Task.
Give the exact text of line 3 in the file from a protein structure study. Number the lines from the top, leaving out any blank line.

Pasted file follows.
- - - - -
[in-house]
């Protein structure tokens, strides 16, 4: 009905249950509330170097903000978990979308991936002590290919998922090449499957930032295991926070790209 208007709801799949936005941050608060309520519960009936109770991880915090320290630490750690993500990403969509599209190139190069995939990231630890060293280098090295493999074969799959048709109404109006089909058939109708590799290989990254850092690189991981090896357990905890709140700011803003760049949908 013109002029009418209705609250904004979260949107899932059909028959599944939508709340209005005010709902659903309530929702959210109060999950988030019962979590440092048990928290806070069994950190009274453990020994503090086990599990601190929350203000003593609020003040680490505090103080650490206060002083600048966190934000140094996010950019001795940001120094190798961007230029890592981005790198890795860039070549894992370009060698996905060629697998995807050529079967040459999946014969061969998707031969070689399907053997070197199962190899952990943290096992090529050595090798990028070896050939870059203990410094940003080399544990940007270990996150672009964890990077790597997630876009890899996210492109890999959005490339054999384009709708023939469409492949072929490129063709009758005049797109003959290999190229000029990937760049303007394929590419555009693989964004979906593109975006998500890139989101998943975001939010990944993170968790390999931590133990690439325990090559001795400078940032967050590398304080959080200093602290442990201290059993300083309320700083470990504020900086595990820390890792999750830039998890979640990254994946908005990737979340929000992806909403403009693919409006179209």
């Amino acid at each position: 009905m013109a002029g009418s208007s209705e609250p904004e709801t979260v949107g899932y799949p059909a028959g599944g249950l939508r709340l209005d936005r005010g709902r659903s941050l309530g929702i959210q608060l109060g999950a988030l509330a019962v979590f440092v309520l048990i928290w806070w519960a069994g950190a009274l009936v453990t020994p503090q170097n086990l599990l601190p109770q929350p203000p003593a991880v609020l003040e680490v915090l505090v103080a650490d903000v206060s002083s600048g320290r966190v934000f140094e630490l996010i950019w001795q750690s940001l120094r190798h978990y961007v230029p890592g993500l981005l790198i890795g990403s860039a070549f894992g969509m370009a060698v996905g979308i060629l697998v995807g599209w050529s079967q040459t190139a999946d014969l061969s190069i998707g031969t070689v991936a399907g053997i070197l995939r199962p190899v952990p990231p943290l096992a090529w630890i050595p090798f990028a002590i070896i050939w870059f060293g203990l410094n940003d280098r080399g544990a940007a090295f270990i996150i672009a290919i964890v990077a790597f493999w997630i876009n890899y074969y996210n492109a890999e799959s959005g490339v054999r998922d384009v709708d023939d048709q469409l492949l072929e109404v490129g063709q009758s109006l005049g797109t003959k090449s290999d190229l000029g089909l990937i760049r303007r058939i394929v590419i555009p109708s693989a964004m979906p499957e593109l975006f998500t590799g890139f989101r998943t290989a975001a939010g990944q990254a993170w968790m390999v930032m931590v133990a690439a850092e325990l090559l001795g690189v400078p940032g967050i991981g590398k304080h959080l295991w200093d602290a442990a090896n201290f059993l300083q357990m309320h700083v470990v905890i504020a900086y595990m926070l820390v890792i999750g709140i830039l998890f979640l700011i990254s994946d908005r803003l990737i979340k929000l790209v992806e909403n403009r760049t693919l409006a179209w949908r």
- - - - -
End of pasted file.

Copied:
């Amino acid at each position: 009905m013109a002029g009418s208007s209705e609250p904004e709801t979260v949107g899932y799949p059909a028959g599944g249950l939508r709340l209005d936005r005010g709902r659903s941050l309530g929702i959210q608060l109060g999950a988030l509330a019962v979590f440092v309520l048990i928290w806070w519960a069994g950190a009274l009936v453990t020994p503090q170097n086990l599990l601190p109770q929350p203000p003593a991880v609020l003040e680490v915090l505090v103080a650490d903000v206060s002083s600048g320290r966190v934000f140094e630490l996010i950019w001795q750690s940001l120094r190798h978990y961007v230029p890592g993500l981005l790198i890795g990403s860039a070549f894992g969509m370009a060698v996905g979308i060629l697998v995807g599209w050529s079967q040459t190139a999946d014969l061969s190069i998707g031969t070689v991936a399907g053997i070197l995939r199962p190899v952990p990231p943290l096992a090529w630890i050595p090798f990028a002590i070896i050939w870059f060293g203990l410094n940003d280098r080399g544990a940007a090295f270990i996150i672009a290919i964890v990077a790597f493999w997630i876009n890899y074969y996210n492109a890999e799959s959005g490339v054999r998922d384009v709708d023939d048709q469409l492949l072929e109404v490129g063709q009758s109006l005049g797109t003959k090449s290999d190229l000029g089909l990937i760049r303007r058939i394929v590419i555009p109708s693989a964004m979906p499957e593109l975006f998500t590799g890139f989101r998943t290989a975001a939010g990944q990254a993170w968790m390999v930032m931590v133990a690439a850092e325990l090559l001795g690189v400078p940032g967050i991981g590398k304080h959080l295991w200093d602290a442990a090896n201290f059993l300083q357990m309320h700083v470990v905890i504020a900086y595990m926070l820390v890792i999750g709140i830039l998890f979640l700011i990254s994946d908005r803003l990737i979340k929000l790209v992806e909403n403009r760049t693919l409006a179209w949908r």